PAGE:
6. The history. New York does not feel old like some of the historical cities of Europe, but if you take a minute to admire some of the old art-deco buildings, you can whisk yourself back to the roaring twenties in an instant.

Photo Courtesy of Pinterest

Photo via Pinterest

7. The lights. That's a cliche too, but it's also very true. New York is famous for its bright lights; there's no other city on earth with a center like Times Square. But for me, the lights I love are the changing ones at the top of the Empire State building.  They turn blue and white when the Yankees win (although that didn't happen very much this summer), red and green at Christmas time, rainbow on Gay Pride weekend and then sometimes purple, just for fun.

Photo By Jillian Timko/Gavel Media

So, until next time, New York.  I'll be back soon.

Photos by Jillian Timko/Gavel Media

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Name: Jillian Timko
School, major and year: Arts and Sciences, International Studies, 2014
Hometown: Basking Ridge, NJ
What makes the Gavel so BANGin’? I love the Gavel because it’s so new. We are still figuring out who we are as an organization and how far we can go. While this presents us with a clear set of challenges, it’s really fun to try different things and build our own identity.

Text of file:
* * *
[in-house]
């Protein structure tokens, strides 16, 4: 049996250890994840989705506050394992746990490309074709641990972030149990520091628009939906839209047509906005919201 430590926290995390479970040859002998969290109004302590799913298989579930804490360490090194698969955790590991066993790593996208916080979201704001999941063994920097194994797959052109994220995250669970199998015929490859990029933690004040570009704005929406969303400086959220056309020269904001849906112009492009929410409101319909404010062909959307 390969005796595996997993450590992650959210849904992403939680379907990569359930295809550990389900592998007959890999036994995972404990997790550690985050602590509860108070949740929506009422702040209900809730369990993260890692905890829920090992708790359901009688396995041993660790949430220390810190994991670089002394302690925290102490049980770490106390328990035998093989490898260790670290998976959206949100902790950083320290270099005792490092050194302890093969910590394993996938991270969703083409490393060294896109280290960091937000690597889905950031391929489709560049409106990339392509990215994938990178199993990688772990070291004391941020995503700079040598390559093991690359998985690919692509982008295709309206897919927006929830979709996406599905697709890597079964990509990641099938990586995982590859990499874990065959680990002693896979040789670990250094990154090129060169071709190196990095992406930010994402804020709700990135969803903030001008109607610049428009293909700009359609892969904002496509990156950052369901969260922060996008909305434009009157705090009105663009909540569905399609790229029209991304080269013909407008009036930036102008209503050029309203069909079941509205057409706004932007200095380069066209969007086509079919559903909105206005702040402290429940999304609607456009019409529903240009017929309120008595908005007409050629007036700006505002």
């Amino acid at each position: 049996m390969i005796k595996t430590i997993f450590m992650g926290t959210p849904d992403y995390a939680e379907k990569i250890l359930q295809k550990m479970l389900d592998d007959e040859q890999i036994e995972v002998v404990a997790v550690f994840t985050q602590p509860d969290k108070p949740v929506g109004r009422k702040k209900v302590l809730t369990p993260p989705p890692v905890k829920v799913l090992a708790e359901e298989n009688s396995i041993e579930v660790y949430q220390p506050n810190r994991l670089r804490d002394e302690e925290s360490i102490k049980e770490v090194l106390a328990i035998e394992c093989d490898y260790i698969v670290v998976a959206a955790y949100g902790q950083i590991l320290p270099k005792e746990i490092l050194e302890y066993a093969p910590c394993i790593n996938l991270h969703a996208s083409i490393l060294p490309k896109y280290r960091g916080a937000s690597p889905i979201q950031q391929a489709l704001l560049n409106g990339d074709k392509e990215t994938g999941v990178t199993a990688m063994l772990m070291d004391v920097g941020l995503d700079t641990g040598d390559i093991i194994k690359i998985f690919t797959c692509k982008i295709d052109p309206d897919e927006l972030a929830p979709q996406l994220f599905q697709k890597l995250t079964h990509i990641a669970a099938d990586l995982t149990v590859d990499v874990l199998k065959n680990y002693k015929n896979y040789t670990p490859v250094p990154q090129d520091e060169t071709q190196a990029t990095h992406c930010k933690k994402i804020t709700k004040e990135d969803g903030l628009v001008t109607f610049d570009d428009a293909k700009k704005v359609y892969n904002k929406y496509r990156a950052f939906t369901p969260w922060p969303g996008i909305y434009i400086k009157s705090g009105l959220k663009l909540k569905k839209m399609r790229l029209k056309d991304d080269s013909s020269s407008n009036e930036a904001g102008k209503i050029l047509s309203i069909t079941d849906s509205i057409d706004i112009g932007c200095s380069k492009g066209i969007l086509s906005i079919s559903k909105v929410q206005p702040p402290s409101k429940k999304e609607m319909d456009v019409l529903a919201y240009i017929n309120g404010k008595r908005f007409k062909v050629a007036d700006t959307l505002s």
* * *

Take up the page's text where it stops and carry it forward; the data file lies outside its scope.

You have 24 hours to give prospective students a tour of BC and convince them to enroll. How do you spend the day?
First, I would take them on an actual tour of the campus—it’s beautiful and deserves to be shown off. Then I would take them to a football tailgate, a hockey game, and to Marathon Monday. And we would eat breakfast, lunch, and dinner at Hillside – after an egg sandwich, a Panini, and a cheeseburger, who wouldn’t want to go to BC?
If you could go back in time and give yourself a pep talk the night before you moved into BC as a freshman, what is the most important piece of advice that you would give to your former self?
I would tell myself to keep pushing to meet new people and try new things. It’s easy to get stuck in a groove you’re comfortable with, but you should never limit yourself like that—the people at BC and the school itself have so much to offer.
What is your favorite study spot on campus?
A classroom in Gasson, or the booths on the first floor of O’Neill.
What is your go-to meal at Late Night?
Usually mozzarella sticks, sometimes pizza…
What is the #1 most played song on your iTunes?
Love and Memories by OAR
What is the best Halloween costume that you have ever worn?
I was a gumball machine, along with our lovely editor-in-chief, and we rocked it.
If you could only eat at one restaurant for the rest of your life, which would you choose?
There’s this Italian restaurant called Bolu in my hometown. It’s always absolutely delicious, and it has enough variety on its menu to get me through the rest of my life.
If you could befriend the main characters from any TV show or movie, who would you choose and why?
The characters on How I Met Your Mother. Mainly so I could experience the joy of high-fiving Barney Stinson all the time.